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`They miss their parents. They cry and we look after them'

Why pedagogy means parenting for the teachers in India caring for Burmese refugees as young as 4

Why pedagogy means parenting for the teachers in India caring for Burmese refugees as young as 4

Avi Nakhro cannot provide her pupils with a family. But she tries to make sure they always have sweets.

"The younger pupils - it's not easy for them," she says. "They miss their parents. Sometimes they cry and we have to look after them. You have to keep some sweets to give them. When you give them sweets, they stop crying."

Ms Nakhro, pictured above, is an English teacher at the Straightaway Mission School, which sits on a hilltop in a remote corner of Nagaland, an isolated province in north-east India.

Although teachers in England are seeing their responsibilities for safeguarding children increase, those duties are placed in sharp relief when compared with Ms Nakhro's position.

About a third of her pupils are unaccompanied refugees from Burma, sent by their parents for a better life in India. Some of them are as young as 4 or 5. For Ms Nakhro, it is almost impossible to separate her job as a teacher from her work as a surrogate parent.

"It's difficult," she says. "Sometimes, if one child cries, the others also cry again. Then they have to go back home for a day or two because they can't stop. They will come back, though. Their parents always make them come back."

The Straightaway Mission School is metres away from the frontier with Burma. This is deeply rural, tribal country, and much of the border is unmarked.

When the school was established three years ago, it was only older children - aged 10 and above - who were sent by their parents across the border. Now, four year olds are regularly dispatched to live with siblings a few years older.

Most of them have no adult supervision; three or four families might build a hut for their children in the village near the school and the older children are expected to care for the younger ones.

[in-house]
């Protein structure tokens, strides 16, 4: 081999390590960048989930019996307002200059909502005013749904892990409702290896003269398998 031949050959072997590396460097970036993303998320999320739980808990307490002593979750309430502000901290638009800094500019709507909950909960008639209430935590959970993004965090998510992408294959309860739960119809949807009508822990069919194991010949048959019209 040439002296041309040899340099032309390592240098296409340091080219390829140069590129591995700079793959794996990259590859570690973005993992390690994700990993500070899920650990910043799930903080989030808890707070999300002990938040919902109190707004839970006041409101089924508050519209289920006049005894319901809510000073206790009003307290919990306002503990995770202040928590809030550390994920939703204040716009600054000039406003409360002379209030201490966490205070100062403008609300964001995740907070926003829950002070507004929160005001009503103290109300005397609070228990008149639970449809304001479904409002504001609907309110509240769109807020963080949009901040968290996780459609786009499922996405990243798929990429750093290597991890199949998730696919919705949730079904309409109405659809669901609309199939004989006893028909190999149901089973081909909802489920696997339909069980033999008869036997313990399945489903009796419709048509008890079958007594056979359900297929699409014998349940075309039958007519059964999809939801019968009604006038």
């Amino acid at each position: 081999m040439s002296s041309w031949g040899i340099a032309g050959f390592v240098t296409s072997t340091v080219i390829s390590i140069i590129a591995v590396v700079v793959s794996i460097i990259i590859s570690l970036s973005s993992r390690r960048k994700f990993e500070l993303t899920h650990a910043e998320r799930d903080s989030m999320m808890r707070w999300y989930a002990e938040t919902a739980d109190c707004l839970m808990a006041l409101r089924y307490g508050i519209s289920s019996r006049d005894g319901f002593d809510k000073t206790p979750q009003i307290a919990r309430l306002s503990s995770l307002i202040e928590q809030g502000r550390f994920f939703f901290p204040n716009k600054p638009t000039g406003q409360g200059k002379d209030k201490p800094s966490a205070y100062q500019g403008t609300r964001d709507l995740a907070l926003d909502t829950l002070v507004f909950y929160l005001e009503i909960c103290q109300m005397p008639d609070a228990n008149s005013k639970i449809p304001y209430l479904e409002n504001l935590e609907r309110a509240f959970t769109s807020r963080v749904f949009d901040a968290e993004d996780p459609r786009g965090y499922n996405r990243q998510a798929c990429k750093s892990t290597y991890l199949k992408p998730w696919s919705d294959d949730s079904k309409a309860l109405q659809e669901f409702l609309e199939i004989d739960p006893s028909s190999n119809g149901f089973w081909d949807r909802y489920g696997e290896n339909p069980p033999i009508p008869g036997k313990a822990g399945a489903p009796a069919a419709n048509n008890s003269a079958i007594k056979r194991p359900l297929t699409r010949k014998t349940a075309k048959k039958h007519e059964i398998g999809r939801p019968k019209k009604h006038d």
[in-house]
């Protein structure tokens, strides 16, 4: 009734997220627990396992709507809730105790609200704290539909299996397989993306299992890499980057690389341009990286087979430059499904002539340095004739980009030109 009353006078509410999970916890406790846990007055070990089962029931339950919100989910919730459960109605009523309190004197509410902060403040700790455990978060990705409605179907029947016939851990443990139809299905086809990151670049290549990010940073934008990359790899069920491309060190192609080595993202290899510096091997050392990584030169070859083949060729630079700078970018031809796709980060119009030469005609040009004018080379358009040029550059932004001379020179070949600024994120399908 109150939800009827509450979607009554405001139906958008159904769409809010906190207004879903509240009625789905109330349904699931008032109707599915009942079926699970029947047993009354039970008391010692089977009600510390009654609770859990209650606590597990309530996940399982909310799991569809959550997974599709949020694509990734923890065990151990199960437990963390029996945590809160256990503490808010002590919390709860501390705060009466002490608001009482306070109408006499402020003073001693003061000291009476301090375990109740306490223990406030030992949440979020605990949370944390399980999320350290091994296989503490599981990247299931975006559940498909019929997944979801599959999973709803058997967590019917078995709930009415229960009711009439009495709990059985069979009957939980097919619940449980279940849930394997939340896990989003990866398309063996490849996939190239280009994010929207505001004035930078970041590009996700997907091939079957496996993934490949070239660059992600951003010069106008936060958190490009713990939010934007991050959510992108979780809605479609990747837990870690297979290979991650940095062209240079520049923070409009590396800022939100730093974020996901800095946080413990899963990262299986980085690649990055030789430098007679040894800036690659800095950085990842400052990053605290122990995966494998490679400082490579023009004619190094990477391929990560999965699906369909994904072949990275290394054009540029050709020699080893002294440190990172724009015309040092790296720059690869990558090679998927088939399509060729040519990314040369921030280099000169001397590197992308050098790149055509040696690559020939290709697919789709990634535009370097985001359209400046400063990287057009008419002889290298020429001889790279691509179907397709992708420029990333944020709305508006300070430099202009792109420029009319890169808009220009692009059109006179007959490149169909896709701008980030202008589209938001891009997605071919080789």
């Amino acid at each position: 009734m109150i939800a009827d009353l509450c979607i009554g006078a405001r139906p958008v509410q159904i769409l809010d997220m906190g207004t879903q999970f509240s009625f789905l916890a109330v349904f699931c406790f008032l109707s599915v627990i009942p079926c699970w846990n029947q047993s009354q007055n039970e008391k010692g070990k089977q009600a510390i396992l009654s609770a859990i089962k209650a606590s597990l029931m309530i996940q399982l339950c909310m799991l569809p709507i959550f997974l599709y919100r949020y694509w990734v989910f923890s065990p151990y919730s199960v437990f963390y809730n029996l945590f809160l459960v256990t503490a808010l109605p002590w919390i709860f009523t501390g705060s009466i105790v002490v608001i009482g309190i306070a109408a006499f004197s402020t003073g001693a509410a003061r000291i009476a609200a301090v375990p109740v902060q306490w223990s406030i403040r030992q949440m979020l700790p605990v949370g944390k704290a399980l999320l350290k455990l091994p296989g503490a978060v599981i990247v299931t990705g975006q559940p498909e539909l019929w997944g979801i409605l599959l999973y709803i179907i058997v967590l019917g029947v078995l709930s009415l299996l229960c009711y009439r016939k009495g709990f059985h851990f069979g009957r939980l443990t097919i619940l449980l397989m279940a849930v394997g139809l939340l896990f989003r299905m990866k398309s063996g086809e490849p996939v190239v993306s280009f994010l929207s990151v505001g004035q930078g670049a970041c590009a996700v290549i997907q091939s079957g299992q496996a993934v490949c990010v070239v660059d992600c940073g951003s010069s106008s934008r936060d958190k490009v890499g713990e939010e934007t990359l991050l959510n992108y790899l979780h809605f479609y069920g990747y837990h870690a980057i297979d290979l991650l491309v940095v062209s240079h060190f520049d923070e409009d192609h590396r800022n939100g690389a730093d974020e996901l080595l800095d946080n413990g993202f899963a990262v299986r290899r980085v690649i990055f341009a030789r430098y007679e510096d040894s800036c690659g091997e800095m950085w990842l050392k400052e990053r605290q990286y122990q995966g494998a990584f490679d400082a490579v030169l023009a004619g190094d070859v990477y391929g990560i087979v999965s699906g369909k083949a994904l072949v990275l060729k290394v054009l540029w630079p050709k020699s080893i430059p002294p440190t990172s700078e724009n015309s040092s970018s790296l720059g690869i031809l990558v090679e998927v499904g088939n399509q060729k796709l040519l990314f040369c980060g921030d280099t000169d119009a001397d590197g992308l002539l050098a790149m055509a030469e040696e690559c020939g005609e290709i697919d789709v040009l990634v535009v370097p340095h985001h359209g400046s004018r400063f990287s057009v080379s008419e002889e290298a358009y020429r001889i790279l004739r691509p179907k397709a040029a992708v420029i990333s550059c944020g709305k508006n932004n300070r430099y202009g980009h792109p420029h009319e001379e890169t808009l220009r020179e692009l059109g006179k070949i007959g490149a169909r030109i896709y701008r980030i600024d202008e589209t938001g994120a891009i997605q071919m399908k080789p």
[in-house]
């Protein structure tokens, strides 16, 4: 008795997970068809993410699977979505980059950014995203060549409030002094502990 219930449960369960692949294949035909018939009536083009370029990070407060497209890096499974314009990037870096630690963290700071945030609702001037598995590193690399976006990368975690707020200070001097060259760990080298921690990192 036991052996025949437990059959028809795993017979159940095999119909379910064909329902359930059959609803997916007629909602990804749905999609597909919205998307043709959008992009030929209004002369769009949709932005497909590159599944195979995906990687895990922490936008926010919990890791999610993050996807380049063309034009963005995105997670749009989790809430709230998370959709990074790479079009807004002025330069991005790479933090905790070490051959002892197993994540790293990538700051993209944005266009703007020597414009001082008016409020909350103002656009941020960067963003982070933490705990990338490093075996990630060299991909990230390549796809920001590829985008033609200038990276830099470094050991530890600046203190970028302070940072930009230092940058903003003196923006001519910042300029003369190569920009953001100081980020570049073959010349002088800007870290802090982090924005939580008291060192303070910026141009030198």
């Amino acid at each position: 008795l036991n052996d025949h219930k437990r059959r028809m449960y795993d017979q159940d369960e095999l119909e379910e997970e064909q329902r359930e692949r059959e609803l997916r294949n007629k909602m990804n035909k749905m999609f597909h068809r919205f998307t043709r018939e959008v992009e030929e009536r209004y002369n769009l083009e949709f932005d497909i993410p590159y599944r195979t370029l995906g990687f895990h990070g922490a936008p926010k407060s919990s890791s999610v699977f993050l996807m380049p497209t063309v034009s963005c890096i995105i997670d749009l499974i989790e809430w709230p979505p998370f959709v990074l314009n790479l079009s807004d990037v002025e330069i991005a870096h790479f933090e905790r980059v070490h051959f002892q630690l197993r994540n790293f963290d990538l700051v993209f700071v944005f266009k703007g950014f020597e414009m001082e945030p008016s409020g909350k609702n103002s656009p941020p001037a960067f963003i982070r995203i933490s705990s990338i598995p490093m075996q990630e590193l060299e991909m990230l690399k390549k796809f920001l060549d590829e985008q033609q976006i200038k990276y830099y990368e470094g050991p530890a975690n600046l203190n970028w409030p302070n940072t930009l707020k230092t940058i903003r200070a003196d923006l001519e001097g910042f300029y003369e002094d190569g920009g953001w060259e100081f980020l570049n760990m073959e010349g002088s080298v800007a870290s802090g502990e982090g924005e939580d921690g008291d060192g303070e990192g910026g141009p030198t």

Life on the edge

At the end of the school day - which for many of the refugees includes after-school remedial classes - the children will go into the jungle to collect firewood. Then they will cook dinner. Sometimes their parents bring them rations. Occasionally, a child will go home during the holidays and bring back food for the others.

Travel home to Burma, however, is not easy. The roads, basic enough on the Indian side, are near-impassable. Naga tribespeople from Burma regularly walk for a day to buy groceries in Dan, the village nearest the school. There is no electricity or running water on the Burmese side of the border.

"Living is hard there," Ms Nakhro says. "People who come this side of the border usually don't want to go back."

More significantly, they do not want their children to return. Of the 229 pupils at Straightaway, about 80 are unaccompanied refugees from Burma.

Straightaway is a collection of wooden and corrugated-iron huts, perched among the deep-green Naga hills. Rows of pupils are crammed into tiny classrooms, with 15-year-olds often squeezed next to children half or a third their own age.

"If they don't know English, they cannot go into the higher classes," Ms Nakhro says. "So they have to start from the beginning again."

Adrift in another world

All of Straightaway's lessons are in English, but Burma's schools teach in Burmese only. Many children speak no English when they first cross the border. "When children come, we can't talk to them at all," Ms Nakhro says. "We have to start with actions. But they're quick learners."

For teachers in the developed world, the idea of sending unaccompanied four year olds to a place where they can barely communicate is almost unfathomable. "But, actually, those children who are living without parents are doing better than the other children," Ms Nakhro says.

"Students who are living without their parents can do homework. The other students here don't have the support of the parents in their studies. Most of their parents are farmers, illiterate. They want their children to work on the farms with them. That's something very challenging for us."

Most children live in Dan village. Ms Nakhro, meanwhile, lives in a small house on the school site. Although the house itself has electricity, by 9pm the hilltop is pitch-black and eerily quiet.

For Ms Nakhro, who was raised in the Nagaland capital of Kohima, this has required some adjustment.

"People don't usually want to work in this kind of area," she says. "But I studied theology. I dedicated my life to God and to serving him. So I wanted to work somewhere where other people don't want to work."

The troubled history of Nagaland

Straightaway Mission School, on the Indo-Burmese border, is run by missionary Christians. Many of the schools in Nagaland operate on a similar basis.

Until the late 1970s, the region was populated by tribal headhunters, who proudly displayed the skulls of their victims on walls around their homes. But, since the arrival of Baptist missionaries in the mid-20th century, Christianity has spread; the area is now 90 per cent Christian.

Burma's military government actively discriminates against Christians, and many struggle to find jobs.

The Burmese children who attend a mission-run school in India are therefore unlikely to return home.

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